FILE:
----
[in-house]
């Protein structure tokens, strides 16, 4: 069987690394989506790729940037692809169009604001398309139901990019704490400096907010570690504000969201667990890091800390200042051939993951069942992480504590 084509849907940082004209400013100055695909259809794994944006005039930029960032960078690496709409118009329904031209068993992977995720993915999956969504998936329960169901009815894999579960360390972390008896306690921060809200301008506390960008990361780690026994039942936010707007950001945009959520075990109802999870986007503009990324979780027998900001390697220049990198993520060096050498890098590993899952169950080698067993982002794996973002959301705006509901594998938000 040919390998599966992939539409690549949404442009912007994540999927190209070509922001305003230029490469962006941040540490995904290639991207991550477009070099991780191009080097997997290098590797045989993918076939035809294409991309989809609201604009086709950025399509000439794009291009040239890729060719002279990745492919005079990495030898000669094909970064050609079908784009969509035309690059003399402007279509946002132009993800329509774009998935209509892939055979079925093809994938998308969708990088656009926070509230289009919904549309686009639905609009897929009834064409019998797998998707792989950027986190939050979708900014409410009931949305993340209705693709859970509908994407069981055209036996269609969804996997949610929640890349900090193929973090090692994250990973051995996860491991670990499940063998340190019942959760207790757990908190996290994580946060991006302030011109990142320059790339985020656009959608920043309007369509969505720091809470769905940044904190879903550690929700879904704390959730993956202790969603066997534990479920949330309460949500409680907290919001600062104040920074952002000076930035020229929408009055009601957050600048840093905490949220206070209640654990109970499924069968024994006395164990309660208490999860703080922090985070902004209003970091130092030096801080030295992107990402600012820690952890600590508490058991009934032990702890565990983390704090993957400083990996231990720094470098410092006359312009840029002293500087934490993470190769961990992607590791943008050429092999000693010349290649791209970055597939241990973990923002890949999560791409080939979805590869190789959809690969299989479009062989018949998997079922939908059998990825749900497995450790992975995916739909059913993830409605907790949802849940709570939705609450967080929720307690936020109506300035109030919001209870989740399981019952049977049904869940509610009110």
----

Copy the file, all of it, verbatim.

[in-house]
């Protein structure tokens, strides 16, 4: 069987690394989506790729940037692809169009604001398309139901990019704490400096907010570690504000969201667990890091800390200042051939993951069942992480504590 084509849907940082004209400013100055695909259809794994944006005039930029960032960078690496709409118009329904031209068993992977995720993915999956969504998936329960169901009815894999579960360390972390008896306690921060809200301008506390960008990361780690026994039942936010707007950001945009959520075990109802999870986007503009990324979780027998900001390697220049990198993520060096050498890098590993899952169950080698067993982002794996973002959301705006509901594998938000 040919390998599966992939539409690549949404442009912007994540999927190209070509922001305003230029490469962006941040540490995904290639991207991550477009070099991780191009080097997997290098590797045989993918076939035809294409991309989809609201604009086709950025399509000439794009291009040239890729060719002279990745492919005079990495030898000669094909970064050609079908784009969509035309690059003399402007279509946002132009993800329509774009998935209509892939055979079925093809994938998308969708990088656009926070509230289009919904549309686009639905609009897929009834064409019998797998998707792989950027986190939050979708900014409410009931949305993340209705693709859970509908994407069981055209036996269609969804996997949610929640890349900090193929973090090692994250990973051995996860491991670990499940063998340190019942959760207790757990908190996290994580946060991006302030011109990142320059790339985020656009959608920043309007369509969505720091809470769905940044904190879903550690929700879904704390959730993956202790969603066997534990479920949330309460949500409680907290919001600062104040920074952002000076930035020229929408009055009601957050600048840093905490949220206070209640654990109970499924069968024994006395164990309660208490999860703080922090985070902004209003970091130092030096801080030295992107990402600012820690952890600590508490058991009934032990702890565990983390704090993957400083990996231990720094470098410092006359312009840029002293500087934490993470190769961990992607590791943008050429092999000693010349290649791209970055597939241990973990923002890949999560791409080939979805590869190789959809690969299989479009062989018949998997079922939908059998990825749900497995450790992975995916739909059913993830409605907790949802849940709570939705609450967080929720307690936020109506300035109030919001209870989740399981019952049977049904869940509610009110």